Here are my favorites so far (and I’m hoping there will be many more):
The Last Summer
I enjoyed this atmospheric story, a coming-of-age tale that begins on an idyllic English country estate in the summer of 1914, before the outbreak of World War I.
In the first pages we meet naive, impressionable Clarissa, from a well-off family. Clarissa is about to turn 17 when she meets Tom Cuthbert, the son of their housekeeper. Tom is handsome and intelligent. Home from Oxford for the holidays, he joins the wealthy, young crowd that gathers at Clarissa’s home – but it is clear he is not one of them, and even more clear that he is not acceptable to Clarissa’s parents as a potential suitor.
As the summer progresses, the star-crossed lovers grow closer, until World War I intervenes and separates them. By war’s end, England’s privileged class emerges weakened, but rigid class prejudices and hierarchies remain – especially when it comes to expectations for Clarissa.
Clarissa and Tom take their separate paths in life as England and English society change rapidly. I loved the novel’s background of early 20th century England, of London during the war years, of the devastating losses of young men who die at the front and of those who returned damaged forever, and societal changes so difficult for the older generation to accept.
Some of the coincidences and chance encounters were too unlikely, but I still enjoyed this story about Clarissa and Tom set in the London of a century ago.
I’ve read and enjoyed other Trollope novels, but this one was a real find. Written almost 20 years ago, the novel follows the lives of two ‘blended families’, a term that would not yet have been coined.
The narrative switches deftly between the points of view of the divorced/abandoned/happily remarried parents and their children, underlining how the miscommunication – or perhaps willful miscommunication – contributes to the tensions of building a new family.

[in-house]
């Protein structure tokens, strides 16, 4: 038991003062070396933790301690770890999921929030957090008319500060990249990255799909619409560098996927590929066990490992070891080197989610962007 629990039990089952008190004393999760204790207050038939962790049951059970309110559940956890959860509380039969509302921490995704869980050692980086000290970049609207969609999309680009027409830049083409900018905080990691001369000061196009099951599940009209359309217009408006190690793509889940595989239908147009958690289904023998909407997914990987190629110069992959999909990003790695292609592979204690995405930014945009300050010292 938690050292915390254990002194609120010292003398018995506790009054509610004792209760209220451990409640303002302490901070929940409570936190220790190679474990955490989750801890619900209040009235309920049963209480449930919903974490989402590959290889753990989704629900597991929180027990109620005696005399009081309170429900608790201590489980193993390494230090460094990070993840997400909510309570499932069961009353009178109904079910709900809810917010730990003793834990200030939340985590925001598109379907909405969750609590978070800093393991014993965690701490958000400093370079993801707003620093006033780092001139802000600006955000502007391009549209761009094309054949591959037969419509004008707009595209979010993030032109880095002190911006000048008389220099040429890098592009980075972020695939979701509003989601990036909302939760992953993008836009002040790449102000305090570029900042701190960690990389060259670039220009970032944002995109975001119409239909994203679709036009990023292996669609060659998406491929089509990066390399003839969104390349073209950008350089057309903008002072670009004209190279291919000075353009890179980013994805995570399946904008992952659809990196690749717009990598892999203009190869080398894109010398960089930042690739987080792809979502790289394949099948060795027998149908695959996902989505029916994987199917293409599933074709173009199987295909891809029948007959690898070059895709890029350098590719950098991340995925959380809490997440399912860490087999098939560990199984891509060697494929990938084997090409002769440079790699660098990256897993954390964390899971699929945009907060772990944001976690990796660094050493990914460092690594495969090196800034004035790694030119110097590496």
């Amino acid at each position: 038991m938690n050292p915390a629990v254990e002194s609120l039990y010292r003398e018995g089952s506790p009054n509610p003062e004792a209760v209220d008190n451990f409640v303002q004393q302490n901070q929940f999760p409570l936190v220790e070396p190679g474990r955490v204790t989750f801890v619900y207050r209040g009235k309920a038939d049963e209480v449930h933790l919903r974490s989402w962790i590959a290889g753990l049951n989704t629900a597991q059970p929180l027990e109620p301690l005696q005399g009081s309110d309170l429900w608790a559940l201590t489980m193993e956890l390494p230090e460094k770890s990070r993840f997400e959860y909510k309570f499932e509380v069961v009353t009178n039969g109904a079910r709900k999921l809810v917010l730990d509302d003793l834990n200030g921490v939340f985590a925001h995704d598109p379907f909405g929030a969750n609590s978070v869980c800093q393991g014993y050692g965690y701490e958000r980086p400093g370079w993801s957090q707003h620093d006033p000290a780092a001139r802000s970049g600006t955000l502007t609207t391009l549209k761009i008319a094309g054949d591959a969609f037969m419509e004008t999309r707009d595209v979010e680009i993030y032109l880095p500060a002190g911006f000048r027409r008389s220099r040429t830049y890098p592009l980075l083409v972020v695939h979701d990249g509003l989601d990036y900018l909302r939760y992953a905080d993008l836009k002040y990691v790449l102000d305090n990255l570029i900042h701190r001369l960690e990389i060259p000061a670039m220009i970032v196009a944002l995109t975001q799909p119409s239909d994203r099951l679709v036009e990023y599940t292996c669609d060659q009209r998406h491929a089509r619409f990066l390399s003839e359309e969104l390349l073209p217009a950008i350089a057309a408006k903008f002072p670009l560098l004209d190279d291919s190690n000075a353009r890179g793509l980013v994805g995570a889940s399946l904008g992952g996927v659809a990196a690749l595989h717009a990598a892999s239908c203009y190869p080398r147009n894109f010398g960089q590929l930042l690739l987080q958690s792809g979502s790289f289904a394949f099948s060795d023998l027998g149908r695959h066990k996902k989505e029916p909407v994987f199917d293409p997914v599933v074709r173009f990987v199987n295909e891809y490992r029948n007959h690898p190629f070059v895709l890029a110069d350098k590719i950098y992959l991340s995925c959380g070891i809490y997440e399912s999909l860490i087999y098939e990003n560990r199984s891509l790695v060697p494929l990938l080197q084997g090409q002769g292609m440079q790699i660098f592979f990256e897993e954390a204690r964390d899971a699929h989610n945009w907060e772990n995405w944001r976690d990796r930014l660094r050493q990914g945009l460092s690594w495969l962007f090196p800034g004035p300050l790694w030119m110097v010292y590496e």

In the first blush of new love, or in the depths of despair at having been left, the so-called adults in this book completely overlook the inner turmoil their children are facing. I loved how it switched between the points of view of the adults and then their children, who feel so confused and insecure in their new realities. A beautiful book with many layers. Definitely my favorite Trollope novel.
I’ve always been a Sue Miller fan, and I admire her skill for delving deep into the psychology of her characters. The Arsonist, although not my favorite of her novels, is no exception.
In this novel set in a small town in New Hampshire, Frankie Rowley has returned home after years of carrying out aid work in eastern Africa. Her path crosses with Bud, the owner/editor of the local paper, just as he’s the busiest of his career following a series of arson cases that are breaking out in town, and damaging the homes of the wealthier, summer residents. Alongside this tension, Frankie’s mother is dealing with the slow decline of her husband as he begins to suffer from dementia.
What I loved about this book is the classic Sue Miller approach to delivering us deep within the inner lives of her characters and fully understanding what makes them tick, whether we like them or not. I also enjoyed the underlying tension of the book – the New England locals who are both dependent upon and resentful of the seasonal residents, and how the incidences of arson (bad pun alert) fuel these social tensions.
Sadly, I felt that Miller somewhat let this story line die, while I felt it should have been developed more. The ending also felt rushed and choppy, after the slowly unrolling pace of the rest of the story.
Even so, this was an engaging and enjoyable read, and I look forward to Miller’s next.
And you, readers? What are your favorite reads (so far) for 2016? Happy reading to all.